• Alarm sys­tem - The in­stal­la­tion cost is around EUR 1,000 / dwelling (apart­ments around EUR 600) in di­rect con­nec­tion with the se­cu­rity com­pany. This can be in­stalled and mon­i­tored from your phone.

• Dou­ble glaz­ing - Apart from the is­sue of pro­tect­ing from heat and cold, the use of dou­ble glaz­ing com­pli­cates mat­ters even more for thieves, while an equally strong el­e­ment are the safety alu­minium frames. Cost for a house around EUR 2,000.

• Ex­ter­nal bal­cony doors - At least on the ground floor, mak­ing it dif­fi­cult as ad­di­tional point of en­try. Cost around EUR 3,500.

• Se­cure main front door - There are im­ported doors with var­i­ous ex­ter­nal trims with metal frame and multi-lock systems. Cost around EUR 500.

• Elec­tric gate - Cost around EUR 2,200 (in the case of res­i­dence with a garden or blocks with a pri­vate road).

• Light sen­sors - Lights that switch on at night as some­one passes. It may in­crease the elec­tric­ity use and can be an­noy­ing with pass­ing cats, etc., but it is worth the ef­fort. Cost around EUR 500.

In ad­di­tion to the above, there are other mea­sures that you want to con­sider, and in­de­pen­dent of that, you still need to in­sure for both theft and ma­li­cious dam­age. Con­sider care­fully the safety con­di­tions men­tioned in the cover, par­tic­u­larly when the house is un­oc­cu­pied. There is a special con­di­tion where the dwelling is con­sid­ered unin­sured if it empty for a con­tin­u­ous pe­riod of more than three months.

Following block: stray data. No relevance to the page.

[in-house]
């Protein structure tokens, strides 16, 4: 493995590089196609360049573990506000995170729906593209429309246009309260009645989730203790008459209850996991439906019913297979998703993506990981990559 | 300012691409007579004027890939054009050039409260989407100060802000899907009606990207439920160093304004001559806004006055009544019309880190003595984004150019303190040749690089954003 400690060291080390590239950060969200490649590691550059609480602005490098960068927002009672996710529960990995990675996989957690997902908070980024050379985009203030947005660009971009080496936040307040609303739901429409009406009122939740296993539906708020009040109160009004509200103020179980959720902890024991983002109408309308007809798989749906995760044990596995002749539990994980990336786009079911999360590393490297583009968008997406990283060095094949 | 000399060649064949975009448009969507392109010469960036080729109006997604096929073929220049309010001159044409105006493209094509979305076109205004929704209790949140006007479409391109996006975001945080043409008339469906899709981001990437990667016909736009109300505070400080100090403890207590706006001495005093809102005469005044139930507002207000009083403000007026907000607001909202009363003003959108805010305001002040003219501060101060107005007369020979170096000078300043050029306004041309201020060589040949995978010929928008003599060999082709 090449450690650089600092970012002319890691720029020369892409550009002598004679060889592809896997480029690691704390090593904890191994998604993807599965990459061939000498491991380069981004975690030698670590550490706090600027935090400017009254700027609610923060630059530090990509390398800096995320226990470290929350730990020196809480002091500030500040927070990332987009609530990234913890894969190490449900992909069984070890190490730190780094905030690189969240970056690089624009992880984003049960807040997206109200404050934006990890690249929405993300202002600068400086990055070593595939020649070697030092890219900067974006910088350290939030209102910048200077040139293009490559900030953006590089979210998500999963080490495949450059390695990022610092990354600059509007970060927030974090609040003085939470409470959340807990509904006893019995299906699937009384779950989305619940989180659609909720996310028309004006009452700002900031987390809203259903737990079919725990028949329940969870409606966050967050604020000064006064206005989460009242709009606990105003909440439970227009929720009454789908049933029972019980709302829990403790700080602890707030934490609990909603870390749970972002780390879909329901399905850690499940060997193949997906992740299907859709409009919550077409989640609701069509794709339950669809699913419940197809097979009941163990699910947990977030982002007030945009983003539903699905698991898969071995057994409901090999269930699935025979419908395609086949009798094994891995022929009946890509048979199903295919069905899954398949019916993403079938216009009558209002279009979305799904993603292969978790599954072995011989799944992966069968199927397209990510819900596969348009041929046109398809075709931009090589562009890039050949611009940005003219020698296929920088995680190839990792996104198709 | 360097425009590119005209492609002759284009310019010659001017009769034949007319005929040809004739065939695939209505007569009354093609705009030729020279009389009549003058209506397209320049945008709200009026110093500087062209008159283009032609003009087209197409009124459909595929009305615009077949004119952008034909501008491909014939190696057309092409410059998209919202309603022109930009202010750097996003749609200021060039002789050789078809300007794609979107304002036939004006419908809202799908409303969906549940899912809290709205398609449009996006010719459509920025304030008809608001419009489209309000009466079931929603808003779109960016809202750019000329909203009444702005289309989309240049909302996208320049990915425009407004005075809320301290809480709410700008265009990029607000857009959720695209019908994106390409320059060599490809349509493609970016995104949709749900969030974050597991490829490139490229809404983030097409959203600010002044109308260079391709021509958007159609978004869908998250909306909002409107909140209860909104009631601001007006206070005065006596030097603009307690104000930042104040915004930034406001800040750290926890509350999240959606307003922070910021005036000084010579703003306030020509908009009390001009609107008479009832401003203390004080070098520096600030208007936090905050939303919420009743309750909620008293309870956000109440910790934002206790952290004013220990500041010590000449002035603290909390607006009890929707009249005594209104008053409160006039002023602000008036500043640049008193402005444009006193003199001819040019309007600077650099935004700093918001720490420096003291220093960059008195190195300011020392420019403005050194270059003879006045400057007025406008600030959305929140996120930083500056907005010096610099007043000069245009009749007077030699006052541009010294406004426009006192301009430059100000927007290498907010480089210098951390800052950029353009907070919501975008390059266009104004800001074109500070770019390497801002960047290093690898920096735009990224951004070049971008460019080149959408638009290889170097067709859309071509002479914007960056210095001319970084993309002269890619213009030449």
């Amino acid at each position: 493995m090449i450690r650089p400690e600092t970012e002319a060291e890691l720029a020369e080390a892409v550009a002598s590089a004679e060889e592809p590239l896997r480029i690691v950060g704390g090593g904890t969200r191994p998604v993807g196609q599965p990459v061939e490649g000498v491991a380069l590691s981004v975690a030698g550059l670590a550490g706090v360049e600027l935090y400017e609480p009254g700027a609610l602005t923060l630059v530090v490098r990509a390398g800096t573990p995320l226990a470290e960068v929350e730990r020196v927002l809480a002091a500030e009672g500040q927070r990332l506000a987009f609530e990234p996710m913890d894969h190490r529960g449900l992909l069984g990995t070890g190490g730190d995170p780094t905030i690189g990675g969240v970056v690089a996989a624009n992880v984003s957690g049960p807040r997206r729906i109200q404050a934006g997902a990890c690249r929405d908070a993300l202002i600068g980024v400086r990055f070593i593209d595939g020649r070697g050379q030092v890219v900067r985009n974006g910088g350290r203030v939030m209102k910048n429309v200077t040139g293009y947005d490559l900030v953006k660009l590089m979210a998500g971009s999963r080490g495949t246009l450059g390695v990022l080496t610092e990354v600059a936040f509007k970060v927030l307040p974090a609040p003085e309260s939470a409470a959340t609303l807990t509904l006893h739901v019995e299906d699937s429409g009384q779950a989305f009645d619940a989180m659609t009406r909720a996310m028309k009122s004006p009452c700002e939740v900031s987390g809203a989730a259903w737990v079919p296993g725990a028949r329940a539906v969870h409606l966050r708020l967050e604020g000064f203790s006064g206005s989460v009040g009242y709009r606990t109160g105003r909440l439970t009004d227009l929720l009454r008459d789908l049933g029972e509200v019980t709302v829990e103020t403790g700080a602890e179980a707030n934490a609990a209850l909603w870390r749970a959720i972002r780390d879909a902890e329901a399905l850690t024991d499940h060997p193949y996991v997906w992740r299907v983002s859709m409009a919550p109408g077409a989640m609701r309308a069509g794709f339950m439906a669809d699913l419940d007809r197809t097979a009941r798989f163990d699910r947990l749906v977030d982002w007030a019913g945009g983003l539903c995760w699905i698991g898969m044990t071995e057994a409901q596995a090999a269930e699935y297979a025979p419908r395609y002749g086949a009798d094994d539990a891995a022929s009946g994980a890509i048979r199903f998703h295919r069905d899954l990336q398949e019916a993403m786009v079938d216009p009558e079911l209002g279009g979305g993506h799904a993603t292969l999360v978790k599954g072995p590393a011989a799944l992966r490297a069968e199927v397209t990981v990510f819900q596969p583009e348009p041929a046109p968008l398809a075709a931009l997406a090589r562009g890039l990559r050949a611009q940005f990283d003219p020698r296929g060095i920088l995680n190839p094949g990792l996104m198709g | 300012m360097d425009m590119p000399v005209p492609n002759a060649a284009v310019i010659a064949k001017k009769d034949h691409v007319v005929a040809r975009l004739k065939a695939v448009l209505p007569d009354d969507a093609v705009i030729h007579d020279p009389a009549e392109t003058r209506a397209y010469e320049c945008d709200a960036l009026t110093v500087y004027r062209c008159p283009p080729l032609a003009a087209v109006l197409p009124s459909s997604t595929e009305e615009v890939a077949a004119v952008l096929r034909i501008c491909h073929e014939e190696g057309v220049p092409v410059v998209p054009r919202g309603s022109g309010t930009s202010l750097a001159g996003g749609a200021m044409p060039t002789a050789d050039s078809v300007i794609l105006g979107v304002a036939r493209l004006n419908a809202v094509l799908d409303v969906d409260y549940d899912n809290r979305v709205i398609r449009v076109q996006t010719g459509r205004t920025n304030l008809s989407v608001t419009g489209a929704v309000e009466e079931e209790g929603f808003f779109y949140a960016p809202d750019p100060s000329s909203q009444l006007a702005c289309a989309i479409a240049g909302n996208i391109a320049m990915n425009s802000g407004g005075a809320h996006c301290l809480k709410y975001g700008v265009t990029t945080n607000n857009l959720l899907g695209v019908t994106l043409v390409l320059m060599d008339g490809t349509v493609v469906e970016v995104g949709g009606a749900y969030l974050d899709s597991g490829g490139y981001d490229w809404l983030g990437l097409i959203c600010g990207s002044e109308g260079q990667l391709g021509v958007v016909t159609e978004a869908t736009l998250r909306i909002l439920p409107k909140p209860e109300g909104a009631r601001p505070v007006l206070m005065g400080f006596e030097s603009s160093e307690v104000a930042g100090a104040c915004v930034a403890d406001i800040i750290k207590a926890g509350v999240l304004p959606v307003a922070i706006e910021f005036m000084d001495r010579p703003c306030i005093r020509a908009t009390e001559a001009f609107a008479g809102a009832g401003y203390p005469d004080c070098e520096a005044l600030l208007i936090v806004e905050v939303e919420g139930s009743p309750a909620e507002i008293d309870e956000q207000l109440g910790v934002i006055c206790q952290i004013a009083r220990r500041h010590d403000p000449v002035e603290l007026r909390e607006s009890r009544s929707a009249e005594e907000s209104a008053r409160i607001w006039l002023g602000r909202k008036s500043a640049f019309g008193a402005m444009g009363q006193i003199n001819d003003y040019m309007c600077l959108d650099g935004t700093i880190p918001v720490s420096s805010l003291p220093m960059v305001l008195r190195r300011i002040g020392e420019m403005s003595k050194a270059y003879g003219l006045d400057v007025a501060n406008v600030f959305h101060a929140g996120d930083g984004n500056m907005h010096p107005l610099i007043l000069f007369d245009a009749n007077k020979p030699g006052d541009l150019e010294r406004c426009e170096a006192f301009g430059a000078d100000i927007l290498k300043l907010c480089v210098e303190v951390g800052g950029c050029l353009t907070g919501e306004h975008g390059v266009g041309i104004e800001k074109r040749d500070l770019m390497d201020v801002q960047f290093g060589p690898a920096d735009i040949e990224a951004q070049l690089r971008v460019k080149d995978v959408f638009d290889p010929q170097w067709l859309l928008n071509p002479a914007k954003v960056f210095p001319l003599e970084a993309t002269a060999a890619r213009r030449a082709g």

With­out hav­ing to panic, the new trends nowa­days is also the use of bul­let-proof glass. Not so much be­cause some­one will shoot at you, but be­cause it is very dif­fi­cult to break and gain un­law­ful en­try. Cam­eras are also in­creas­ing in de­mand, and there are false units used to dis­cour­age crim­i­nals.

Aprt from the bul­let-proof glass, the ad­di­tional cost of se­cur­ing a home is around EUR 5,000-10,000 for a nor­mal house. Un­for­tu­nately, while we that that we were safe in Cyprus, the new trends of glob­al­i­sa­tion has also ar­rived on our doorstep. In Italy, where po­lice of­ten ad­mit to their weak­ness, gov­ern­ment minister of­ten en­cour­age the cre­ation of ‘neigh­bour­hood watch’ groups to get some sense of se­cu­rity, a trend that has re­cently been adopted in Cyprus as well.

Surely, this can also bee seen as a very dan­ger­ous de­vel­op­ment de­pend­ing on how every­one con­sid­ers keep­ing their neigh­bour­hood safe. I was wor­ried to hear from one such ‘neigh­bour­hood watch’ su­per­vi­sor that has a dou­ble­bar­relled in his car “just in case”. Who would have thought 20 years ago that the se­cu­rity in­dus­try would flour­ish in such a way. This re­minds me of the time-con­sum­ing fine col­lec­tions process for which there is a clear gov­ern­ment weak­ness and now we have special col­lec­tion of­fices.